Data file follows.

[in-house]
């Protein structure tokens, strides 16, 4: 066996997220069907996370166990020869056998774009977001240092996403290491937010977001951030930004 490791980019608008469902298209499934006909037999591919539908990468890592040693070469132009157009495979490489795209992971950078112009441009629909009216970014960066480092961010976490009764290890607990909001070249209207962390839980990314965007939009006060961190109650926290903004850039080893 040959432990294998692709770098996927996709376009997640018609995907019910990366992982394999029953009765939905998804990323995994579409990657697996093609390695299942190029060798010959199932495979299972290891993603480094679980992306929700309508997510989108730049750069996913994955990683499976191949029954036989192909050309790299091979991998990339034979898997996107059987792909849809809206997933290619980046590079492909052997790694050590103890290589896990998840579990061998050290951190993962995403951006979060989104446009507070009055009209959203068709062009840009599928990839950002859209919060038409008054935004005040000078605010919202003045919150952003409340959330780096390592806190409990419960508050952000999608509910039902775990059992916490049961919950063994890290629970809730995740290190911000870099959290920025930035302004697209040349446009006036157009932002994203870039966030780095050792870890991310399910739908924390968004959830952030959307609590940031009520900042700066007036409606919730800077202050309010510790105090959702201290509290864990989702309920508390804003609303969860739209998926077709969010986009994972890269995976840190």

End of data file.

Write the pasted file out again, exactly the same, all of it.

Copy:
[in-house]
């Protein structure tokens, strides 16, 4: 066996997220069907996370166990020869056998774009977001240092996403290491937010977001951030930004 490791980019608008469902298209499934006909037999591919539908990468890592040693070469132009157009495979490489795209992971950078112009441009629909009216970014960066480092961010976490009764290890607990909001070249209207962390839980990314965007939009006060961190109650926290903004850039080893 040959432990294998692709770098996927996709376009997640018609995907019910990366992982394999029953009765939905998804990323995994579409990657697996093609390695299942190029060798010959199932495979299972290891993603480094679980992306929700309508997510989108730049750069996913994955990683499976191949029954036989192909050309790299091979991998990339034979898997996107059987792909849809809206997933290619980046590079492909052997790694050590103890290589896990998840579990061998050290951190993962995403951006979060989104446009507070009055009209959203068709062009840009599928990839950002859209919060038409008054935004005040000078605010919202003045919150952003409340959330780096390592806190409990419960508050952000999608509910039902775990059992916490049961919950063994890290629970809730995740290190911000870099959290920025930035302004697209040349446009006036157009932002994203870039966030780095050792870890991310399910739908924390968004959830952030959307609590940031009520900042700066007036409606919730800077202050309010510790105090959702201290509290864990989702309920508390804003609303969860739209998926077709969010986009994972890269995976840190």